On page 6, lines 22-25 and page 7, lines 1-2: "The INS also concedes that it has no authority to require visas of special immigrants who are admitted under the 1966 version of the [R]egulation. That is because the INS insists in both its briefs submitted in support of its motion that the 1966 and 1998 amendment [R]egulations are identical." (emphasis added).

On page 9, lines 1-3: "[T]he INS has failed to this very day explain how its interpretation of the [R]egulation at issue can be properly interpreted as permitting fines on airlines . . ." (emphasis added). On page 10, lines 4-5, 16-18, 21-25; page 11 lines 1, 9-13: The Court: "Is it your position then the [R]egulations are invalid because it hasn't been published for comment?" "Is it your position the [R]egulation is valid notwithstanding the fact that it wasn't published with notice for comment?"

Mr. Fuchs: "My position is if the [R]egulation is valid, either way. If the [R]egulation is valid, then it cannot be interpreted to any detriment on the regulated public that did not exist before and that the INS's interpretation cannot be correct. If the INS's interpretation is correct, the intent was to impose a new detriment, the [R]egulation is void."

The Court: "In your view it doesn't make any difference whether the [R]egulation had been published for comment or not, either way it would have been valid or in either way, it wouldn't have justified the imposition of the fine?"

On page 15, lines 8-10: "In the Attorney General's statement of intent in the [R]egulation, the [R]egulation at issue, we as persons affected by the [R]egulation were intended to benefit." (emphasis added).

A review of the briefs filed by the parties in the underlying motions reveals a similar emphasis. Thus, the issue presented to the Court was an interpretation of the Regulations, and not the underlying statute.*fn8 As such, it can hardly be said that, in addressing the issues before it, namely, the validity and import of the Regulations, this Court's prior decisions in Air India, while ultimately rendered moot by a precise and analytical focus upon the underlying statute, constituted judicial error.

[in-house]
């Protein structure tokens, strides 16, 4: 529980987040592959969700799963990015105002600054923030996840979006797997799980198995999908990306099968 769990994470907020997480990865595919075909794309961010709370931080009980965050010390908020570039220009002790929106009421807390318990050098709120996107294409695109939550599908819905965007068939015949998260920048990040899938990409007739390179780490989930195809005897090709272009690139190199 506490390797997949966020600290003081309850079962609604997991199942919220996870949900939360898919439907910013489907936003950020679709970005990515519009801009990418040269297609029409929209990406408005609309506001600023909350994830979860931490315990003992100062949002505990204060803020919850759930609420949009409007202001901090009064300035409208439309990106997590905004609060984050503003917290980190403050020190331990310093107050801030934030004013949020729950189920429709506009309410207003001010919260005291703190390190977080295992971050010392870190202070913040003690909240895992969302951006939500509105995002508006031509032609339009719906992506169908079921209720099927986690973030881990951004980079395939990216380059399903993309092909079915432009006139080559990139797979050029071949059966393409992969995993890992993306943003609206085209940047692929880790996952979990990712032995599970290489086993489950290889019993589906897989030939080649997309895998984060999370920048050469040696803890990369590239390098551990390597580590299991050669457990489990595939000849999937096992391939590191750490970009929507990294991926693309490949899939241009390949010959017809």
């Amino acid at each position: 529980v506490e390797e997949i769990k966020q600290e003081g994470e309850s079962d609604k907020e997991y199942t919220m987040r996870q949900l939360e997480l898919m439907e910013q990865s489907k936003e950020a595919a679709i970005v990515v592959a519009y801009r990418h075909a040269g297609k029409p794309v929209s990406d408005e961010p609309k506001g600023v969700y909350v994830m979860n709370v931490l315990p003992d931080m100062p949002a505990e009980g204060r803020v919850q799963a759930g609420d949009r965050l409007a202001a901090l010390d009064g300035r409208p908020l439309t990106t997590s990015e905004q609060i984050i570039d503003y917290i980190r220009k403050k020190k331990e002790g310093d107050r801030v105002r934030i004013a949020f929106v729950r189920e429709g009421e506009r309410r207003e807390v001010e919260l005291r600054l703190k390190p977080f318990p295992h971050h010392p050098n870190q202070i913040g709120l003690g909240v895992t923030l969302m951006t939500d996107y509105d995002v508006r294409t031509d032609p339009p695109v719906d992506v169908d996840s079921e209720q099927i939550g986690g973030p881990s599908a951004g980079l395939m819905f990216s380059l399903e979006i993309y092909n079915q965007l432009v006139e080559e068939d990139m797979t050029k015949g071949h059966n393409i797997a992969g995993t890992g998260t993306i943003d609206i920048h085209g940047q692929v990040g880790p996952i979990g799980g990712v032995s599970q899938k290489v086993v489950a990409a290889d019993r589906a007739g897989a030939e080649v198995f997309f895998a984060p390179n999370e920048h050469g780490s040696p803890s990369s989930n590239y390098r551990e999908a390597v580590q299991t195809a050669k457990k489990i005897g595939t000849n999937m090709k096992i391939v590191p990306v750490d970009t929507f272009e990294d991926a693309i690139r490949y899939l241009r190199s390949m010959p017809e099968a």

Additionally, the Court notes that the arguments focusing on the Regulations rather than the statute were not error on the part of Defendants or Defendants' counsel. The BIA, the administrative agency charged with interpreting the INA Regulations and immigration statutes, had issued a long string of decisions focusing entirely on the Regulations and determining fine liability based on the Regulation in effect at the time of each fine. See United Airlines, 337 F.Supp.2d at 411 (Discussing the BIA decision in Matter of Plane "CUT-604", 1958 WL 9850, 7 I. & N. Dec. 701, 702 (1958), and noting that the BIA there stated, "The carrier was fined in accordance with 8 U.S.C. § 1323 and the carrier appealed. The Board stated the issue to be whether the waiver relieved the carrier of liability to fine and began its decision thus: 'We have previously answered this question both affirmatively and negatively, depending upon the [R]egulations in effect at the time involved.'"). As such, both plaintiffs' and defendants' focus on the Regulations, as opposed to the underlying statute, were entirely justified.

While Plaintiffs assert that the prior decisions of this Court were the result of error (either judicial error, error by counsel or error by party), thereby subjecting this motion to Rule 60(b)(1) and rendering it time-barred, for the foregoing reasons, this Court determines that no such error applies here.

C. Fed. R. Civ. P. 60(b)(6)

Rule 60(b)(6) "'confers broad discretion on the trial court to grant relief when appropriate to accomplish justice.'" Matarese v. LeFevre, 801 F.2d 98, 106 (2d Cir. 1986), cert. denied, 480 U.S. 908 (1987) (quoting Klapprott, 335 U.S. at 615). It is "properly invoked where there are extraordinary circumstances," id. (quoting Ackermann, 340 U.S. at 199), or "where the judgment may work an extreme and undue hardship," id. (citations omitted), and "should be liberally construed when substantial justice will thus be served." Id. However, "final judgments should not be reopened lightly." Air Espana v. Brien, No. 95-1650, 1998 WL 178823, at *2 (E.D.N.Y. Feb. 11, 1998) (quoting Nemaizer v. Baker, 793 F.2d 58, 60 (2d Cir.1986)). Thus, "[w]hen a movant is able to demonstrate that the interests of justice favor vacatur, Rule 60(b)(6) 'allows a district court to vacate its own final judgment.... The Rule gives the Court such authority to accomplish justice and leaves such determinations to its discretion.'" Socialist Republic of Romania v. Wildenstein & Co. Inc., 147 F.R.D. 62, 64-65 (S.D.N.Y. 1993) (citation omitted). In Klapprott, the Supreme Court noted, "In simple English, the language of the 'other reason' clause, for all reasons except the five particularly specified, vests power in courts adequate to enable them to vacate judgments whenever such action is appropriate to accomplish justice." Klapprott, 335 U.S. at 614-15.